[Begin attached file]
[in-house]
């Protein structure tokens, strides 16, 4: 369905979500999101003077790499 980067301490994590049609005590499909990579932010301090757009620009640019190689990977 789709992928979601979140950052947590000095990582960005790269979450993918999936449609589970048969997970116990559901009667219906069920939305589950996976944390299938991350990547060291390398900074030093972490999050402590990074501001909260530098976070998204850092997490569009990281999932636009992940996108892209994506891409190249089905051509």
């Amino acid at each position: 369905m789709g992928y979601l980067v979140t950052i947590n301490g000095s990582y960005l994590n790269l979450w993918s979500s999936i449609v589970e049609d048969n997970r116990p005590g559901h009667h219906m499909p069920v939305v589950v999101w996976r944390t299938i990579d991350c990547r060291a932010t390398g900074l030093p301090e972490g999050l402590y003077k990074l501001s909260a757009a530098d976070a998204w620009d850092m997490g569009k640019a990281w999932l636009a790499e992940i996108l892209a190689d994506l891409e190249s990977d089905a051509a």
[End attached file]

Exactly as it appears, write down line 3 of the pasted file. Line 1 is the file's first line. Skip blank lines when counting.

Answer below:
């Amino acid at each position: 369905m789709g992928y979601l980067v979140t950052i947590n301490g000095s990582y960005l994590n790269l979450w993918s979500s999936i449609v589970e049609d048969n997970r116990p005590g559901h009667h219906m499909p069920v939305v589950v999101w996976r944390t299938i990579d991350c990547r060291a932010t390398g900074l030093p301090e972490g999050l402590y003077k990074l501001s909260a757009a530098d976070a998204w620009d850092m997490g569009k640019a990281w999932l636009a790499e992940i996108l892209a190689d994506l891409e190249s990977d089905a051509a």